numpy.linalg.qr

numpy.linalg.eig

# numpy.linalg.svd¶

`numpy.linalg.``svd`(a, full_matrices=True, compute_uv=True, hermitian=False)[source]

Singular Value Decomposition.

When a is a 2D array, it is factorized as ```u @ np.diag(s) @ vh = (u * s) @ vh```, where u and vh are 2D unitary arrays and s is a 1D array of a’s singular values. When a is higher-dimensional, SVD is applied in stacked mode as explained below.

Parameters
a(…, M, N) array_like

A real or complex array with `a.ndim >= 2`.

full_matricesbool, optional

If True (default), u and vh have the shapes `(..., M, M)` and `(..., N, N)`, respectively. Otherwise, the shapes are `(..., M, K)` and `(..., K, N)`, respectively, where `K = min(M, N)`.

compute_uvbool, optional

Whether or not to compute u and vh in addition to s. True by default.

hermitianbool, optional

If True, a is assumed to be Hermitian (symmetric if real-valued), enabling a more efficient method for finding singular values. Defaults to False.

New in version 1.17.0.

Returns
u{ (…, M, M), (…, M, K) } array

Unitary array(s). The first `a.ndim - 2` dimensions have the same size as those of the input a. The size of the last two dimensions depends on the value of full_matrices. Only returned when compute_uv is True.

s(…, K) array

Vector(s) with the singular values, within each vector sorted in descending order. The first `a.ndim - 2` dimensions have the same size as those of the input a.

vh{ (…, N, N), (…, K, N) } array

Unitary array(s). The first `a.ndim - 2` dimensions have the same size as those of the input a. The size of the last two dimensions depends on the value of full_matrices. Only returned when compute_uv is True.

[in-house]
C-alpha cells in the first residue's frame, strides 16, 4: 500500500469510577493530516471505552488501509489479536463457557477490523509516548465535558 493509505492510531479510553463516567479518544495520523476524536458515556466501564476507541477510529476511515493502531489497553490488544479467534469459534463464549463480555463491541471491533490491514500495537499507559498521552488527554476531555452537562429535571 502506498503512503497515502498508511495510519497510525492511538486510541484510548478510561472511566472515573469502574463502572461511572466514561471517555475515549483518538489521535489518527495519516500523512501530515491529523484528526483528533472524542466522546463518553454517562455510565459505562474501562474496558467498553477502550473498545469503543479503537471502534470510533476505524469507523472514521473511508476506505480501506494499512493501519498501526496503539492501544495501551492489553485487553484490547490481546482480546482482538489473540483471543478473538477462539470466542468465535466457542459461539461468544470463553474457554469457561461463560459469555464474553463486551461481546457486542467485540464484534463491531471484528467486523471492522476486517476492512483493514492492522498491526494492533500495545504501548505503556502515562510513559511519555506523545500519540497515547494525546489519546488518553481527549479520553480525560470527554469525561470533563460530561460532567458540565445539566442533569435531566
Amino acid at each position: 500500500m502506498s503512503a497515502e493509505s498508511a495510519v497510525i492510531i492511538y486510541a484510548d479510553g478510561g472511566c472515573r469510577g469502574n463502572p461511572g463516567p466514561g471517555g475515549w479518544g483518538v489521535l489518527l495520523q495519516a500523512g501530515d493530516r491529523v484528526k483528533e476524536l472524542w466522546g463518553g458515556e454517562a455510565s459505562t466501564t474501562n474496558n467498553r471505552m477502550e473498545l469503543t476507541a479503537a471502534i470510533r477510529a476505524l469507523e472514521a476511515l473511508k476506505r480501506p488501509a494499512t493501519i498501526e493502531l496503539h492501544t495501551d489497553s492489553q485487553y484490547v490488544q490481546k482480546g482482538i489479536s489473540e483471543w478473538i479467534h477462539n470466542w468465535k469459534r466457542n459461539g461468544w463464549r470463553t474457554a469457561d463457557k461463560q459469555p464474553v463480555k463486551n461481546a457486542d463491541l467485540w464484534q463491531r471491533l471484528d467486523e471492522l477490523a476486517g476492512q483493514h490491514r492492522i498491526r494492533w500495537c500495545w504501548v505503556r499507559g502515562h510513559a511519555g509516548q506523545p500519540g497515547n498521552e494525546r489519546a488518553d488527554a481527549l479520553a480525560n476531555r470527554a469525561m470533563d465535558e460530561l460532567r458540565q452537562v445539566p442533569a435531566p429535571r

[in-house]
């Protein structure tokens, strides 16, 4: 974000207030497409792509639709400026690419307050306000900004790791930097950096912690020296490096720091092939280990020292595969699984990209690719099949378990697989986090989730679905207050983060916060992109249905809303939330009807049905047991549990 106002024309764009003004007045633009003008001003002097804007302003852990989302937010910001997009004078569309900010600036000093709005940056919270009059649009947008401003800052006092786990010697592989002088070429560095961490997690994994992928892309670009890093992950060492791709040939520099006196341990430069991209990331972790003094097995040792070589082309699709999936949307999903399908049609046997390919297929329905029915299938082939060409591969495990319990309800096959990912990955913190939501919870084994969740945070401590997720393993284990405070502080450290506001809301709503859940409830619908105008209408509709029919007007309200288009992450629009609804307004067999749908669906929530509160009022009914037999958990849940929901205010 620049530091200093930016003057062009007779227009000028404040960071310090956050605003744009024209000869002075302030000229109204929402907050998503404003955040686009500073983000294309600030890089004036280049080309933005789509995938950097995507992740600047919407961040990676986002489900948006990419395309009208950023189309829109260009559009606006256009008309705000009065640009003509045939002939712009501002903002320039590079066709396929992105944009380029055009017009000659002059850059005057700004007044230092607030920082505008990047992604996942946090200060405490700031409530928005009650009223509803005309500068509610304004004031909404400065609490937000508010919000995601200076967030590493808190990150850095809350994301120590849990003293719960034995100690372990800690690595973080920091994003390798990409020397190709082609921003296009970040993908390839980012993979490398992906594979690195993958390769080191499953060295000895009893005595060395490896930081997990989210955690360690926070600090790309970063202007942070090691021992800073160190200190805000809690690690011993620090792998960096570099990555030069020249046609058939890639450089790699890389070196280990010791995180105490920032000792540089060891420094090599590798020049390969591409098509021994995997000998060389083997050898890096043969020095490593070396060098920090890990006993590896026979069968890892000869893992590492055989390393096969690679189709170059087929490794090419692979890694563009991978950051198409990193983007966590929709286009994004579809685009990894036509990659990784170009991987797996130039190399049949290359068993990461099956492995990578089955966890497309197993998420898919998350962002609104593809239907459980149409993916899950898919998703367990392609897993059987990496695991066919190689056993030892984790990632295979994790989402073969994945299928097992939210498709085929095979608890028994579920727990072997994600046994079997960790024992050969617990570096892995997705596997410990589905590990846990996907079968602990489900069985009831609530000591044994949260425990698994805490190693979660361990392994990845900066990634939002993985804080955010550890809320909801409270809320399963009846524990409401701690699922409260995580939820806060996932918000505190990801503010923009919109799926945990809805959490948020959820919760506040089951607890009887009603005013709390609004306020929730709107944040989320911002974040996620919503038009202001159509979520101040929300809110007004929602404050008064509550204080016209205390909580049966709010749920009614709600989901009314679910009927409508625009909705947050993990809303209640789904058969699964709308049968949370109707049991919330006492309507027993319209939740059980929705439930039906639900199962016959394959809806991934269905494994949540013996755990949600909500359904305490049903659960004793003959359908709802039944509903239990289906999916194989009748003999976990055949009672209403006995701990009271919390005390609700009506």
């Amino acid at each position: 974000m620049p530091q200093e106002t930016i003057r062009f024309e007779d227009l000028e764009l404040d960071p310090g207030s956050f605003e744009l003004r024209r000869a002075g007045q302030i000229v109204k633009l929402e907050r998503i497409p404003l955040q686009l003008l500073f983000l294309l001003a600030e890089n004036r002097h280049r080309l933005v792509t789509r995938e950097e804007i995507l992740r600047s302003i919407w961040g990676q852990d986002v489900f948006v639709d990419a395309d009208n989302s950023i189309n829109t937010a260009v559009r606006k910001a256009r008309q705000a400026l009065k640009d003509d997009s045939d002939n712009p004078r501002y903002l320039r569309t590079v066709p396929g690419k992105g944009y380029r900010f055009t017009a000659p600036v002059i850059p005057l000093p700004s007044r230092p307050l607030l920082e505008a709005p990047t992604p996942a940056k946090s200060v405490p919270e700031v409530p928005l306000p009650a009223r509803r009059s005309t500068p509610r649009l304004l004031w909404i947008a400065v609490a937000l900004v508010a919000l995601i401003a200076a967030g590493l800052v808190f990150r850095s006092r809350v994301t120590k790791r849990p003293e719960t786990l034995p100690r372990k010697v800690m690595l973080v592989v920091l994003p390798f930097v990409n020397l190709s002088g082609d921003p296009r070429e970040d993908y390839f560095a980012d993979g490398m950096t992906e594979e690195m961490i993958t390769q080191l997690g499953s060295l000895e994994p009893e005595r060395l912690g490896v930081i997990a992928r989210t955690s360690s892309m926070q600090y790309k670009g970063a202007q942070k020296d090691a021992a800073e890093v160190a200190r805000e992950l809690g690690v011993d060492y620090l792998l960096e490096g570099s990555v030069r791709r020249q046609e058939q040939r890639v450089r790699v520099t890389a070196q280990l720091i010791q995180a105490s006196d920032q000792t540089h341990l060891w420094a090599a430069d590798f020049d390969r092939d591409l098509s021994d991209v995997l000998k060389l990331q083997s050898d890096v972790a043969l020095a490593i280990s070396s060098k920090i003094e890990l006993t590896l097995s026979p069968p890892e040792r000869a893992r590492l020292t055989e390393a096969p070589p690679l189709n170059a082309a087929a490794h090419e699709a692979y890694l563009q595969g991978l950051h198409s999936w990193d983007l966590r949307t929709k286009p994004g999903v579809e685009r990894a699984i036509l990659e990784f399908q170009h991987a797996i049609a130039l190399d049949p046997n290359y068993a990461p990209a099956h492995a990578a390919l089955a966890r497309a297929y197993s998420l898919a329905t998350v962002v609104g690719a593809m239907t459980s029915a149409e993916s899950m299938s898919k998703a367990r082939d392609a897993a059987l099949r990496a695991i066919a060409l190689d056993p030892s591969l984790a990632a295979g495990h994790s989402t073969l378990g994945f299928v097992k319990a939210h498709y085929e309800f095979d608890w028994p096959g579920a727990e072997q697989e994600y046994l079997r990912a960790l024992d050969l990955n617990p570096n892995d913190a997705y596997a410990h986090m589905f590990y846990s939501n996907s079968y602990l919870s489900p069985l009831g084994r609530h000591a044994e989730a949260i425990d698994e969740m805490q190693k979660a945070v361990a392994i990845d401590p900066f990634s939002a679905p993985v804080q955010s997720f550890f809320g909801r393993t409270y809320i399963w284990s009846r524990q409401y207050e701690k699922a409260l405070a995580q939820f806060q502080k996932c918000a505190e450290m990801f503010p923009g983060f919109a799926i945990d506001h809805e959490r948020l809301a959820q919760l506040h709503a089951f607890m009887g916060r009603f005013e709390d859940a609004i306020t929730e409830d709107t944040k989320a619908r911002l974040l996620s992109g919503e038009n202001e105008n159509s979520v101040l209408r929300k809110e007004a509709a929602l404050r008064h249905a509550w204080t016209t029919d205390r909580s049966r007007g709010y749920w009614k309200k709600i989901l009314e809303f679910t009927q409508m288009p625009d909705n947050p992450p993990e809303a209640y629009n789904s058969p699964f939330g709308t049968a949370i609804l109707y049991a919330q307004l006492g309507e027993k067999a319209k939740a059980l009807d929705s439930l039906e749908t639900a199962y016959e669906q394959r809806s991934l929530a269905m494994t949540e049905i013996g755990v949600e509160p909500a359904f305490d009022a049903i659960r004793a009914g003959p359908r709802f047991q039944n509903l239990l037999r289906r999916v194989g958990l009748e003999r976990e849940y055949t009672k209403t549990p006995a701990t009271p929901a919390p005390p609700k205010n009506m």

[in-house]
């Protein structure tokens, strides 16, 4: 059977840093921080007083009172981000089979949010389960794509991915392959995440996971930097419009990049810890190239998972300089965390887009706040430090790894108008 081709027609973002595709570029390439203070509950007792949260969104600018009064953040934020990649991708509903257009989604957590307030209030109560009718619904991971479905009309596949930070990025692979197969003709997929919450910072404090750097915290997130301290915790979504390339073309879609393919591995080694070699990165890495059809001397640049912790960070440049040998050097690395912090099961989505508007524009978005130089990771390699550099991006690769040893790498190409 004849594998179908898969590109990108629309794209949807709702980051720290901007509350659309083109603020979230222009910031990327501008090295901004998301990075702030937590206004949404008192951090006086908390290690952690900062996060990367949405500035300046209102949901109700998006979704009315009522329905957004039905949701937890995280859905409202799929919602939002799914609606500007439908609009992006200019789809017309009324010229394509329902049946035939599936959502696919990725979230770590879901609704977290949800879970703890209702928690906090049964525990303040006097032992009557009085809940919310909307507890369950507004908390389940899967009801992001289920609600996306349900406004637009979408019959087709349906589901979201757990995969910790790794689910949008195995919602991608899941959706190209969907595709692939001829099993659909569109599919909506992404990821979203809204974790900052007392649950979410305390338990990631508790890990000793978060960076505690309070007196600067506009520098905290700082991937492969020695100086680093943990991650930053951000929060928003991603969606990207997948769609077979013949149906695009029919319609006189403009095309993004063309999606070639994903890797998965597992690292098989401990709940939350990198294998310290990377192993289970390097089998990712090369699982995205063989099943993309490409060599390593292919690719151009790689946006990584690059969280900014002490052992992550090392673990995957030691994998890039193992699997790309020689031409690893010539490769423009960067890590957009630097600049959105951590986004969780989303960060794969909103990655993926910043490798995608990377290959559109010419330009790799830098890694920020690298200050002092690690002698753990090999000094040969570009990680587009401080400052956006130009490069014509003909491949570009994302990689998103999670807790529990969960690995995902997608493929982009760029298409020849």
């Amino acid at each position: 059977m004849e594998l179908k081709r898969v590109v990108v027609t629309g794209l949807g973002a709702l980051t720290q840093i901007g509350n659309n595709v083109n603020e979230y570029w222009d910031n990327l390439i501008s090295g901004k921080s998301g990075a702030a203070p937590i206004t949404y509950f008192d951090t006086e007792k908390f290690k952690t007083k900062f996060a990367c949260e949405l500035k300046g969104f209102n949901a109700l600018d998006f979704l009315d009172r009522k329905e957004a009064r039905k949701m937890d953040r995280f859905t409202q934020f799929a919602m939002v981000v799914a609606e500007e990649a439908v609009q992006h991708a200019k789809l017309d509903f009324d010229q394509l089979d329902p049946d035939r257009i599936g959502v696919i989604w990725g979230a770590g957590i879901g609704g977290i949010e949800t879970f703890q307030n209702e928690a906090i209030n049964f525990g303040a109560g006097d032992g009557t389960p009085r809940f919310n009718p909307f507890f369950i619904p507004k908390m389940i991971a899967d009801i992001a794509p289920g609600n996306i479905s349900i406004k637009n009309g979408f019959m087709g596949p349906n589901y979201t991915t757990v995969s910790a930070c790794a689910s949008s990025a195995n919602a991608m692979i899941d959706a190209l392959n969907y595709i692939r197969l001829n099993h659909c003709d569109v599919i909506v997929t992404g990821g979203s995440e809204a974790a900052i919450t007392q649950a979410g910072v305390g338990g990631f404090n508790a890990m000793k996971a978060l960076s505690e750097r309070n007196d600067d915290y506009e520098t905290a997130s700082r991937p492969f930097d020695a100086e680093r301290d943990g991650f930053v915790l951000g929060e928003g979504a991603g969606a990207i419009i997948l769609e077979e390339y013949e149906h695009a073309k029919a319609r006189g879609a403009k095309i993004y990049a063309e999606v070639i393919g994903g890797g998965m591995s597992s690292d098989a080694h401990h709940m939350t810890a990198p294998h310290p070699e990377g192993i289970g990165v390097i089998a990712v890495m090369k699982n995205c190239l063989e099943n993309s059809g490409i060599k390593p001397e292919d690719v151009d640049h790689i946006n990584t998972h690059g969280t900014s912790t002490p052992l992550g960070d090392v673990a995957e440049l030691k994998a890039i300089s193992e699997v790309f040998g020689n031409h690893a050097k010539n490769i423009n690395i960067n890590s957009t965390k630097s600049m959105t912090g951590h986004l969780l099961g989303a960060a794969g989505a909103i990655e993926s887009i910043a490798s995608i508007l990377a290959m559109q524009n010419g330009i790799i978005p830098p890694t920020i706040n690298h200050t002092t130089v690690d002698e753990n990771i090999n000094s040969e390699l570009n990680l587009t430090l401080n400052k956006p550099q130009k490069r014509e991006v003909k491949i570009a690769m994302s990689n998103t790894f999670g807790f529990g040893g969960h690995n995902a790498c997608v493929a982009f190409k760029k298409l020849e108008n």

Raises
LinAlgError

If SVD computation does not converge.

Notes

Changed in version 1.8.0: Broadcasting rules apply, see the `numpy.linalg` documentation for details.

The decomposition is performed using LAPACK routine `_gesdd`.

SVD is usually described for the factorization of a 2D matrix . The higher-dimensional case will be discussed below. In the 2D case, SVD is written as , where , , and . The 1D array s contains the singular values of a and u and vh are unitary. The rows of vh are the eigenvectors of and the columns of u are the eigenvectors of . In both cases the corresponding (possibly non-zero) eigenvalues are given by `s**2`.

If a has more than two dimensions, then broadcasting rules apply, as explained in Linear algebra on several matrices at once. This means that SVD is working in “stacked” mode: it iterates over all indices of the first `a.ndim - 2` dimensions and for each combination SVD is applied to the last two indices. The matrix a can be reconstructed from the decomposition with either `(u * s[..., None, :]) @ vh` or `u @ (s[..., None] * vh)`. (The `@` operator can be replaced by the function `np.matmul` for python versions below 3.5.)

If a is a `matrix` object (as opposed to an `ndarray`), then so are all the return values.

Examples

```>>> a = np.random.randn(9, 6) + 1j*np.random.randn(9, 6)
>>> b = np.random.randn(2, 7, 8, 3) + 1j*np.random.randn(2, 7, 8, 3)
```

Reconstruction based on full SVD, 2D case:

```>>> u, s, vh = np.linalg.svd(a, full_matrices=True)
>>> u.shape, s.shape, vh.shape
((9, 9), (6,), (6, 6))
>>> np.allclose(a, np.dot(u[:, :6] * s, vh))
True
>>> smat = np.zeros((9, 6), dtype=complex)
>>> smat[:6, :6] = np.diag(s)
>>> np.allclose(a, np.dot(u, np.dot(smat, vh)))
True
```

Reconstruction based on reduced SVD, 2D case:

```>>> u, s, vh = np.linalg.svd(a, full_matrices=False)
>>> u.shape, s.shape, vh.shape
((9, 6), (6,), (6, 6))
>>> np.allclose(a, np.dot(u * s, vh))
True
>>> smat = np.diag(s)
>>> np.allclose(a, np.dot(u, np.dot(smat, vh)))
True
```

Reconstruction based on full SVD, 4D case:

```>>> u, s, vh = np.linalg.svd(b, full_matrices=True)
>>> u.shape, s.shape, vh.shape
((2, 7, 8, 8), (2, 7, 3), (2, 7, 3, 3))
>>> np.allclose(b, np.matmul(u[..., :3] * s[..., None, :], vh))
True
>>> np.allclose(b, np.matmul(u[..., :3], s[..., None] * vh))
True
```

Reconstruction based on reduced SVD, 4D case:

```>>> u, s, vh = np.linalg.svd(b, full_matrices=False)
>>> u.shape, s.shape, vh.shape
((2, 7, 8, 3), (2, 7, 3), (2, 7, 3, 3))
>>> np.allclose(b, np.matmul(u * s[..., None, :], vh))
True
>>> np.allclose(b, np.matmul(u, s[..., None] * vh))
True
```